Outdoor skills from one generation to the next

An old Frontier Town building sits on the grounds of the complex in North Hudson. (Provided photo — Joe Hackett)

I learned to camp from my father, who had been the director of several summer camps for boys back in the 1950s. He was also an archery and riflery instructor and physical education instructor. Although he served in the US Navy in World War II, he wasn’t the most avid camper in the family. That title went to our mother, who had spent the majority of her youth in the pine woods, while taking the cure for tuberculosis.

I remember most of our annual family camping trips — to places such as Lake George, Raquette Lake, Schroon Lake and Fish Creek, among others. After tent camping for years, she finally purchased a small, Igloo brand camper-trailer, which allowed her to camp in comfort and style, which served her well into her 80s.

Fortunately, she passed on her love of camping to her children and her grandchildren. It is difficult for to imagine where I would be now without the positive influence of camp life.

While l was blessed to have parents who camped, it is nice to know the state Department of Environmental Conservation currently provides special hands-on, learn-to-camp education programs at public campgrounds across the state. The program provides first-time campers with all of the necessary equipment, including tents, sleeping bags, stoves, lanterns, coolers, cookware and more, along with outdoor educators and instructors. Best of all, the entire package is available to the public for the fee of a regular campsite.

While such programs are being offered primarily at state campgrounds, the DEC Outdoor Educators may soon have an opportunity to provide hikers, paddlers and other wilderness travelers with similar programs for backcountry travelers. The proposed visitors center and campgrounds, which are currently under construction at the former Frontier Town Park, have the potential to provide hunters, anglers, skiers, paddlers and fellow backcountry travelers with current information on trail conditions, pests, water levels, wildlife encounters and more.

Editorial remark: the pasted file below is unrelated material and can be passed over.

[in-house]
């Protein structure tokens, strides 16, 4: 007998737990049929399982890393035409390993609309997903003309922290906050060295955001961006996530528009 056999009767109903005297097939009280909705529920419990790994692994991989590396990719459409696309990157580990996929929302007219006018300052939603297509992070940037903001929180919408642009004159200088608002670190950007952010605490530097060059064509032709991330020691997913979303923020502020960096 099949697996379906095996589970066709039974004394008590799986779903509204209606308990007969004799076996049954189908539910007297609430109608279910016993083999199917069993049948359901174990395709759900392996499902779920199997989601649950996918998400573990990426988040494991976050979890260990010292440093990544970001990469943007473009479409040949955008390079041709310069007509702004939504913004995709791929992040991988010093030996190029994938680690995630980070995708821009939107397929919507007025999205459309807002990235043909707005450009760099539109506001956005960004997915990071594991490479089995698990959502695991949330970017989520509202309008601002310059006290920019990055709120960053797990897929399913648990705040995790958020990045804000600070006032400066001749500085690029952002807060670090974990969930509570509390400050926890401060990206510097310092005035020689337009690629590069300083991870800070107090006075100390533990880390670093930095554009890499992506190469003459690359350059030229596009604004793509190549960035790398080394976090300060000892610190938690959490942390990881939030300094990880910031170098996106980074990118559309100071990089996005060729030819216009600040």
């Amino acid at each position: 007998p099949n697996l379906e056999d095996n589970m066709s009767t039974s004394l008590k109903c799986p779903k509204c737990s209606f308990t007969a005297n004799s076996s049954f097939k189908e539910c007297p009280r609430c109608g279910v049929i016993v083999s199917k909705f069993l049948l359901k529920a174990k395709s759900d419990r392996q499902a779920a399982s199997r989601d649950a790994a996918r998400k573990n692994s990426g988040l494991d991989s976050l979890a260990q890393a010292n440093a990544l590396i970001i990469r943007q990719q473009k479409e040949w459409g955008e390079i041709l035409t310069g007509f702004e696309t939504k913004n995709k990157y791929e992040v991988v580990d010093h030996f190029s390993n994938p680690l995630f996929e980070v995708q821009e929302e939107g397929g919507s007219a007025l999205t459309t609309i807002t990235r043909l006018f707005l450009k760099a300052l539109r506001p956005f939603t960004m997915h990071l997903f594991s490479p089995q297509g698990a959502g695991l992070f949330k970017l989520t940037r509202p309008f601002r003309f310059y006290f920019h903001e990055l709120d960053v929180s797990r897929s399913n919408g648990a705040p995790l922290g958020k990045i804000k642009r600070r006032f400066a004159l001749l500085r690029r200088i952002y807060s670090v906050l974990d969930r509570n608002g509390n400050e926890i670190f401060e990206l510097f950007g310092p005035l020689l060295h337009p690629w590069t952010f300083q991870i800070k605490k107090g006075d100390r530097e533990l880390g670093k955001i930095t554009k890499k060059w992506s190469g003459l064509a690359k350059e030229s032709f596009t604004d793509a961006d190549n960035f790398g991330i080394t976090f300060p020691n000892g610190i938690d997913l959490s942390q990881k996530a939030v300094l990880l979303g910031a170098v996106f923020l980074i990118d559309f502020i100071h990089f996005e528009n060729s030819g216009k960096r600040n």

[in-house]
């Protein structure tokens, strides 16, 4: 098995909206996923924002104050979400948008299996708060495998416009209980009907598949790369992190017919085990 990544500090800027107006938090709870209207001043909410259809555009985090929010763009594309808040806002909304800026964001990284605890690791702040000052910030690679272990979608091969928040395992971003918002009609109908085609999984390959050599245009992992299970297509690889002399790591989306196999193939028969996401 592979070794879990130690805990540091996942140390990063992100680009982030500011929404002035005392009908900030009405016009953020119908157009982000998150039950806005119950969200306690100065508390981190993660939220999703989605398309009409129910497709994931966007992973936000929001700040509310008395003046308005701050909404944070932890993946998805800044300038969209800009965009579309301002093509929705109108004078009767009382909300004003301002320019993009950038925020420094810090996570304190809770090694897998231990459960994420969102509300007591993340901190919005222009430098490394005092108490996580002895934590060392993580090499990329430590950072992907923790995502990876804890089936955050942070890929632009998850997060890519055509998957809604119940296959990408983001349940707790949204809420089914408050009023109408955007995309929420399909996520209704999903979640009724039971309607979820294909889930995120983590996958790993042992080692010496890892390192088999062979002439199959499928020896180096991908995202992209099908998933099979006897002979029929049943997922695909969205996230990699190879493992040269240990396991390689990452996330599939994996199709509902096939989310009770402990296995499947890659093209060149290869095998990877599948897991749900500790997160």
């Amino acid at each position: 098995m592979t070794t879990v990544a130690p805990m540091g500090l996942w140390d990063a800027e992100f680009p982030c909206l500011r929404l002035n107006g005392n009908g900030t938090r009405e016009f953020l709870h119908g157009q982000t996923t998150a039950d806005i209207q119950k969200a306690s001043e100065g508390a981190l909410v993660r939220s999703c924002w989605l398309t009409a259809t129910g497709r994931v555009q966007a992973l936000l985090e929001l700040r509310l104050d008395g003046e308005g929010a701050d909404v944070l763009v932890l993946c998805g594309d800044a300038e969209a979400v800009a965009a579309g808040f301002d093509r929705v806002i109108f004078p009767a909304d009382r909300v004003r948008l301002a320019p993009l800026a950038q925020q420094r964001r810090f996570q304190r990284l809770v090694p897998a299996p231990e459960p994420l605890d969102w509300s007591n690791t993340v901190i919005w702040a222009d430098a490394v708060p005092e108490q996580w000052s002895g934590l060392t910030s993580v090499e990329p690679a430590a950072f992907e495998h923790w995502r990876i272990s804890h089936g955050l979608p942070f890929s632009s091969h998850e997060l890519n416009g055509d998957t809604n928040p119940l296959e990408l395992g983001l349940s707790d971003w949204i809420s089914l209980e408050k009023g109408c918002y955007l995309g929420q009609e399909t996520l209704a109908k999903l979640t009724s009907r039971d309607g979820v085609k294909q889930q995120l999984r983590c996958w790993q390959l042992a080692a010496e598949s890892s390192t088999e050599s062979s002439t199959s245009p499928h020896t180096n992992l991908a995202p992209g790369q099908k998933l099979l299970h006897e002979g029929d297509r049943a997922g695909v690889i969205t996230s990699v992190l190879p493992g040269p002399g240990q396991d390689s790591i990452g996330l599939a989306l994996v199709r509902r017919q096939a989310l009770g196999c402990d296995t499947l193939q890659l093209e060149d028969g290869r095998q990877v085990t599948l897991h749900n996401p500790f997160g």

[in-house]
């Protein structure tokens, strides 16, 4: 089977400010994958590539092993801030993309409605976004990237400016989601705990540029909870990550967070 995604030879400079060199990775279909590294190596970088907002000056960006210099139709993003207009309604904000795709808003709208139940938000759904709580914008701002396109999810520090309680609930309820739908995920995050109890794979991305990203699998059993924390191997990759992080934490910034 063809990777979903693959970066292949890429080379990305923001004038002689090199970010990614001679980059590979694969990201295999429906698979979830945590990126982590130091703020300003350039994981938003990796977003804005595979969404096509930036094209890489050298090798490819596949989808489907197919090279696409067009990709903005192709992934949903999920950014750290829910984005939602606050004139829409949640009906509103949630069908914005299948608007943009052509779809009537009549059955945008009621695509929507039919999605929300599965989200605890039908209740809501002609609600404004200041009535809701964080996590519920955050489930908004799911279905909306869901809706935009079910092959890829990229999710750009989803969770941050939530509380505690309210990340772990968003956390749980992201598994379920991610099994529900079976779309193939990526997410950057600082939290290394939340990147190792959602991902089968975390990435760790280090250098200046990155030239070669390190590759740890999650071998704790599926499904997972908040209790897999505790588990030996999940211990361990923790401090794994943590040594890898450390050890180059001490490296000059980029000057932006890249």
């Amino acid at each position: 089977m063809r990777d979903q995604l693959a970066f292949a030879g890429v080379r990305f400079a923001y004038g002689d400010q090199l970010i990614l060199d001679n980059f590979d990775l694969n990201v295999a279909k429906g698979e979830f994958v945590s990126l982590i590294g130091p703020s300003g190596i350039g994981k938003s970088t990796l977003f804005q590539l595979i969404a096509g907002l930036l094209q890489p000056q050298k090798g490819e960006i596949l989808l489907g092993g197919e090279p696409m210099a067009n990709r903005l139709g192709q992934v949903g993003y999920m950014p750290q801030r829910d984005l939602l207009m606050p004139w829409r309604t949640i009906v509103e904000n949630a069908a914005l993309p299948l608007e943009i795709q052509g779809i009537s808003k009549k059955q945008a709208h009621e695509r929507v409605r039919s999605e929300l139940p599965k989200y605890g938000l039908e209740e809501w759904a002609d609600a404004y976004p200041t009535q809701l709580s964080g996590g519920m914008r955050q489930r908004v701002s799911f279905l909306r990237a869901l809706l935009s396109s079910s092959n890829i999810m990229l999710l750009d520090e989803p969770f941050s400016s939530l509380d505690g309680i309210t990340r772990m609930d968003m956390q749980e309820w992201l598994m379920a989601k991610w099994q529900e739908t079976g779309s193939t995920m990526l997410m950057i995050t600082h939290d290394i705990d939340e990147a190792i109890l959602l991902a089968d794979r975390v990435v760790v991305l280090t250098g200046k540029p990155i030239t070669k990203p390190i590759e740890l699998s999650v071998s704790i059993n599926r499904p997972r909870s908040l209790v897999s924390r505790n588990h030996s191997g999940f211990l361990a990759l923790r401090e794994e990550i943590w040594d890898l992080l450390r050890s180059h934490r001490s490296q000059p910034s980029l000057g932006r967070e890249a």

At the same time, DEC could utilize students to offer hands-on outdoor education programs to the public, possibly provided and facilitated by college interns. Currently, there more than a half-dozen two- and four-year college programs at institutions within an hour’s drive of North Hudson.

The infrastructure is readily available, and a built-in staff can be recruited from the surrounding communities. The facility also has the potential to better disperse travelers, in order to alleviate the growing impacts of overuse in the High Peaks Wilderness.

The visitors center may also be better able to redirect travelers by introducing them to the wonderful woods and waters that are so readily accessible in the Champlain Valley. I have very high hopes for the potential economic impact of the new visitors center.

However, l have serious misgivings concerning the  decision to locate a brewery and a bar room in such close proximity to the campsite, especially while considering the fact that non-campers will have a 20- to 30-mile drive over dark country roads in either direction. Alcohol and campgrounds do not mix well. Studies indicate incidents involving alcohol rank high on the list of problems.

The  proposed visitors facility has the potential to revitalize the entire corridor from Chestertown, Newcomb and North Creek to Westport and Ticonderoga. There is a lot of wild land and not a lot of people. Sharp Bridge Campsite, which is one of the first state campsites developed in the region, is still open, as are many others including Lincoln Pond and Schroon Lake.


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